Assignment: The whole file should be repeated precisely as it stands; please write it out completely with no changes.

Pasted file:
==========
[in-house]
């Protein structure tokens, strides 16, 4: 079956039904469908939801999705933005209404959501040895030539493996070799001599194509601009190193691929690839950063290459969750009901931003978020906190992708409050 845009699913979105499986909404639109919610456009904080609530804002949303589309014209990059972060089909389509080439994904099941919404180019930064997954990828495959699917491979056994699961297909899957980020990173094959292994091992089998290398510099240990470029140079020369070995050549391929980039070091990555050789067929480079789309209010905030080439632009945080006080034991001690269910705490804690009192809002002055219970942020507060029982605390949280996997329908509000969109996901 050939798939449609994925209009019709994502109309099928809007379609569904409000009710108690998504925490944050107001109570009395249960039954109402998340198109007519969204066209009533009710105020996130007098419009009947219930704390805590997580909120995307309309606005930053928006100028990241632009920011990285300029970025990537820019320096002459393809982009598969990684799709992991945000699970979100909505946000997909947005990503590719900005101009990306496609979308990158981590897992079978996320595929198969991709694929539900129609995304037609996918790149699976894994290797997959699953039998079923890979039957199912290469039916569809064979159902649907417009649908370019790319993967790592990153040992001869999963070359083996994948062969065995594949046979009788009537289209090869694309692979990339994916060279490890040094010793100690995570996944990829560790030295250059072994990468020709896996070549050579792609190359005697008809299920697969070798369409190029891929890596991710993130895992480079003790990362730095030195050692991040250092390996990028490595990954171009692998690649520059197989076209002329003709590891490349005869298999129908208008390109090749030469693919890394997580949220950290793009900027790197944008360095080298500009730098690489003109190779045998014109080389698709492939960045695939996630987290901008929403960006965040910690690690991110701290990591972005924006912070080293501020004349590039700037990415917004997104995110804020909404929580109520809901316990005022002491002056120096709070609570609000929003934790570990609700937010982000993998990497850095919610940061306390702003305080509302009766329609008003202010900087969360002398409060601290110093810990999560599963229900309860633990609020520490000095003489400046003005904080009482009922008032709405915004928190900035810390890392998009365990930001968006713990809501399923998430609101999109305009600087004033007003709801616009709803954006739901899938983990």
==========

[in-house]
């Protein structure tokens, strides 16, 4: 079956039904469908939801999705933005209404959501040895030539493996070799001599194509601009190193691929690839950063290459969750009901931003978020906190992708409050 845009699913979105499986909404639109919610456009904080609530804002949303589309014209990059972060089909389509080439994904099941919404180019930064997954990828495959699917491979056994699961297909899957980020990173094959292994091992089998290398510099240990470029140079020369070995050549391929980039070091990555050789067929480079789309209010905030080439632009945080006080034991001690269910705490804690009192809002002055219970942020507060029982605390949280996997329908509000969109996901 050939798939449609994925209009019709994502109309099928809007379609569904409000009710108690998504925490944050107001109570009395249960039954109402998340198109007519969204066209009533009710105020996130007098419009009947219930704390805590997580909120995307309309606005930053928006100028990241632009920011990285300029970025990537820019320096002459393809982009598969990684799709992991945000699970979100909505946000997909947005990503590719900005101009990306496609979308990158981590897992079978996320595929198969991709694929539900129609995304037609996918790149699976894994290797997959699953039998079923890979039957199912290469039916569809064979159902649907417009649908370019790319993967790592990153040992001869999963070359083996994948062969065995594949046979009788009537289209090869694309692979990339994916060279490890040094010793100690995570996944990829560790030295250059072994990468020709896996070549050579792609190359005697008809299920697969070798369409190029891929890596991710993130895992480079003790990362730095030195050692991040250092390996990028490595990954171009692998690649520059197989076209002329003709590891490349005869298999129908208008390109090749030469693919890394997580949220950290793009900027790197944008360095080298500009730098690489003109190779045998014109080389698709492939960045695939996630987290901008929403960006965040910690690690991110701290990591972005924006912070080293501020004349590039700037990415917004997104995110804020909404929580109520809901316990005022002491002056120096709070609570609000929003934790570990609700937010982000993998990497850095919610940061306390702003305080509302009766329609008003202010900087969360002398409060601290110093810990999560599963229900309860633990609020520490000095003489400046003005904080009482009922008032709405915004928190900035810390890392998009365990930001968006713990809501399923998430609101999109305009600087004033007003709801616009709803954006739901899938983990």